Let’s answer the most obvious question first. No, the new Toyota GR Supra is not just a BMW in a Japanese tracksuit. Many of the ingredients may be similar, but Toyota’s sports car guru, chief engineer Tetsuya Tada, and his team have created a car that is both unique and extremely enjoyable to drive.
A quick recap if you’ve been living under a rock. In May 2012 Toyota and BMW first met to discuss the possibility of a joint sports car venture. After many meetings and a couple of false starts, the decision was made to collaborate on the new A90 Supra and BMW Z4. The two cars share their basic platform, powertrains, electronic architecture and are built side-by-side in Graz, Austria by Magna Steyr.
The Supra is slightly longer, narrower and lower in height than its BMW opposite number, the Z4 M40i, and at 1495kg carries a 40kg weight advantage. Where the two differ most is in price tag. Whereas the Z4 will set you back $124,900, the GR Supra GT starts at $84,900 with the GTS another $10K upstream at $94,900.
Both use a 250kW/500Nm 3.0-litre turbocharged straight-six for a claimed 0-100km/h of 4.3sec, an eight-speed automatic, adaptive dampers and an electronically controlled limited-slip diff, but the GTS adds 19-inch wheels (GT 18s), larger rear brake rotors, sports pedals, a head-up display, 12-speaker JBL stereo and the option of Alcantara upholstery and matte grey paint.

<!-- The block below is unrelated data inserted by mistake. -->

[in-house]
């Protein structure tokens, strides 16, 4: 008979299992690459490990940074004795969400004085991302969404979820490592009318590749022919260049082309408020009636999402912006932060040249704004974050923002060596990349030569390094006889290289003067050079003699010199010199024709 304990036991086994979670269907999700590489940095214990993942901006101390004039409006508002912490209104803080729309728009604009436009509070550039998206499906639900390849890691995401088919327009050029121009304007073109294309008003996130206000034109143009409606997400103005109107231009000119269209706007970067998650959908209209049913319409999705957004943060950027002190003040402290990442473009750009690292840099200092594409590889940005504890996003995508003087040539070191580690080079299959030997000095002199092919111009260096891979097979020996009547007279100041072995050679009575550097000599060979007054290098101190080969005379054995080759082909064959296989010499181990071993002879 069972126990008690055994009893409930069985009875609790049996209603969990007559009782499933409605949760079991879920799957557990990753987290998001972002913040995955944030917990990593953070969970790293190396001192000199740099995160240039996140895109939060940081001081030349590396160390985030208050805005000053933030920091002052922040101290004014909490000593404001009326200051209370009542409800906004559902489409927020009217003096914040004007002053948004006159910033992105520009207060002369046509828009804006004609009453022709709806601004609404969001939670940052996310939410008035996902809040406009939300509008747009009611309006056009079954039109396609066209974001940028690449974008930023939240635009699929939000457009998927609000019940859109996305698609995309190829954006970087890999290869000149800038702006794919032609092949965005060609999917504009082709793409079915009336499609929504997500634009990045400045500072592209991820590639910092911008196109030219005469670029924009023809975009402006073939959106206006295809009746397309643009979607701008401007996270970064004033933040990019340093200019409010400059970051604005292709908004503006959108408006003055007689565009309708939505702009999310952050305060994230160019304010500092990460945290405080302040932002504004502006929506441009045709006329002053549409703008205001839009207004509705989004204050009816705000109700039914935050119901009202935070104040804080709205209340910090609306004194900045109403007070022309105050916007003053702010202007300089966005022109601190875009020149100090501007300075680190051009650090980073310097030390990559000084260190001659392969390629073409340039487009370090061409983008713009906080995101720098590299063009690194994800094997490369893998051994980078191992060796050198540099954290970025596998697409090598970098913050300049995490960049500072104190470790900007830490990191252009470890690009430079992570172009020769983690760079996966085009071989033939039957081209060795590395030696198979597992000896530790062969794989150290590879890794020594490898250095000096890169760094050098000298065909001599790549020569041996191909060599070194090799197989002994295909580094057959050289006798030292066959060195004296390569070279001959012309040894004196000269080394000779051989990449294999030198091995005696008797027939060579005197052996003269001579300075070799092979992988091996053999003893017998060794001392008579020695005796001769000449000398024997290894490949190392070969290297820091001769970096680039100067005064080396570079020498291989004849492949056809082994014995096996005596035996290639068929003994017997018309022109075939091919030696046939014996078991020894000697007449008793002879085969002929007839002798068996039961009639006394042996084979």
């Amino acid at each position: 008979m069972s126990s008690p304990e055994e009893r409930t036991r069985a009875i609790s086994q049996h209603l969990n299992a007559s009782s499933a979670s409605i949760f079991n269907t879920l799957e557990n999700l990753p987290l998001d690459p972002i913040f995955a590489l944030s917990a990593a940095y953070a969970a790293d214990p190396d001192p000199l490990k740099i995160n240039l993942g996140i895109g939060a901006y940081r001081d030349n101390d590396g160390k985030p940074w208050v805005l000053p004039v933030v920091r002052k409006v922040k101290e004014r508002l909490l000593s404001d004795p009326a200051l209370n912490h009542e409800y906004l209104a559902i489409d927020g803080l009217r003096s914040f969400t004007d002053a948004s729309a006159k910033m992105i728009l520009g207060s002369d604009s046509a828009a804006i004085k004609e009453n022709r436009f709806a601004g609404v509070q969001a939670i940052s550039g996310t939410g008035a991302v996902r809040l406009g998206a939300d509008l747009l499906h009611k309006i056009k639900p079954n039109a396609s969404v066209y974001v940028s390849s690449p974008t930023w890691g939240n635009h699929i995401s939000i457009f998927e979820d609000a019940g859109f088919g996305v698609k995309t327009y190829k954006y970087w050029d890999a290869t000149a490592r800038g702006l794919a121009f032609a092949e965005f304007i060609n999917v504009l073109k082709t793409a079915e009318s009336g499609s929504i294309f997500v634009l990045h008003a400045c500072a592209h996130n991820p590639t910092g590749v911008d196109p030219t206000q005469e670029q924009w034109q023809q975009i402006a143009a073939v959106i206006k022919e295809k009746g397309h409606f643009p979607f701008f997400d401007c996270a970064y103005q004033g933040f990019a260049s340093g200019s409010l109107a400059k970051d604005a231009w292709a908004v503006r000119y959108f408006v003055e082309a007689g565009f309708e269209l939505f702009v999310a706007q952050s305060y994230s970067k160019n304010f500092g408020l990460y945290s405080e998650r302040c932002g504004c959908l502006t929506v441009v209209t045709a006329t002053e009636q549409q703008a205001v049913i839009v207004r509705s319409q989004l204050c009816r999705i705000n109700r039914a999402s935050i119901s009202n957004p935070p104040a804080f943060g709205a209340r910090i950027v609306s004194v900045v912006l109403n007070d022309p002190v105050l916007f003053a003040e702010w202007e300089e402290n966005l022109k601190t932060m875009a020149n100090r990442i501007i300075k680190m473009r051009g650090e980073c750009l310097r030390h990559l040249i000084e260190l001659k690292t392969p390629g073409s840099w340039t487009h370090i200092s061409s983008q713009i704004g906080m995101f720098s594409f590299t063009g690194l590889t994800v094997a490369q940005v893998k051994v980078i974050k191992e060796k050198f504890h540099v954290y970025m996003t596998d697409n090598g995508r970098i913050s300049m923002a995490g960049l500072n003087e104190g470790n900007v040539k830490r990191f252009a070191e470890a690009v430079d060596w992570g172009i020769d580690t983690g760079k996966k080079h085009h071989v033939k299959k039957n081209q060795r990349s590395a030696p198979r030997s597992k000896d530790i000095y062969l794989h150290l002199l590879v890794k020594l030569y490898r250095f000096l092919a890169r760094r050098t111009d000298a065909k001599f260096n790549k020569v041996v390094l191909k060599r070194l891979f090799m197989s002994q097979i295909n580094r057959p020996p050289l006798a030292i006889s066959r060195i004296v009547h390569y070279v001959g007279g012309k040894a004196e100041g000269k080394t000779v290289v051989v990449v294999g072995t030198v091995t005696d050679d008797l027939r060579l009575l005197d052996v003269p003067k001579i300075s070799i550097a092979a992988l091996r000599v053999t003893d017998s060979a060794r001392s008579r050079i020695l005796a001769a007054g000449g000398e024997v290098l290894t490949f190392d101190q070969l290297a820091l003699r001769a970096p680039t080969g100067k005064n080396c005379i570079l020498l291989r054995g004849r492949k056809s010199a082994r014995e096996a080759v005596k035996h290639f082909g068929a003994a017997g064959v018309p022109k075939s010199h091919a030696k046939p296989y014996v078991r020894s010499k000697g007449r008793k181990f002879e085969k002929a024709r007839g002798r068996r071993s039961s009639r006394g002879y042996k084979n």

The GT isn’t exactly Spartan, with heated eight-way adjustable electric seats, keyless entry and start, dual-zone climate control, a 10-speaker stereo, sat-nav, carbon fibre-look trim, auto LED headlights, 8.8-inch digital instrument display, reversing camera, tyre pressure monitoring and a plethora of safety equipment, including active cruise, lane departure alert, automatic emergency braking, blind spot monitoring and rear cross-traffic alert.
But enough with the specs. The only thing that really matters with the new Supra – as with any sports car – is it how it drives and, happily, the A90 heartily delivers in this regard. The B58 3.0-litre turbo six is a key contributor; yes, it’s instantly recognisable to anyone familiar with modern BMWs but Toyota could’ve spent tens of millions on a new engine (and plant to build it in) and still not made one as good as this.
Overseas dyno videos suggest the quoted 250kW/500Nm is wildly pessimistic and the local bum dyno agrees. This is a very fast car, clocking more than 230km/h down Phillip Island’s main straight and offering a serious shove in the back regardless of speed or gear thanks to its bulk torque.
The gearing is very short and tightly packed – 2nd is done by 80km/h, 3rd runs to 121km/h and fourth 152km/h – so you’re often a gear higher than usual but the throttle response and acceleration remains excellent.
As does the soundtrack. Sadly, as is often the case these days, the noise is best enjoyed from outside, but from the cabin there’s still a smooth straight-six note to appreciate and backing off the throttle in Sport mode unleashes all manner of exhaust theatrics, from subtle pops and burbles to thunderous booms and staccato machine-gun fire.
Helpfully, drivers can individually tailor the engine, gearbox, suspension and steering setting choosing between Normal and Sport. Switching the powertrain to Sport is a no-brainer, injecting it with a welcome shot of adrenaline, but doing the same for the suspension on-road is ill-advised, introducing a level of stiffness and absolute body control that the nicely-judged standard setting doesn’t need.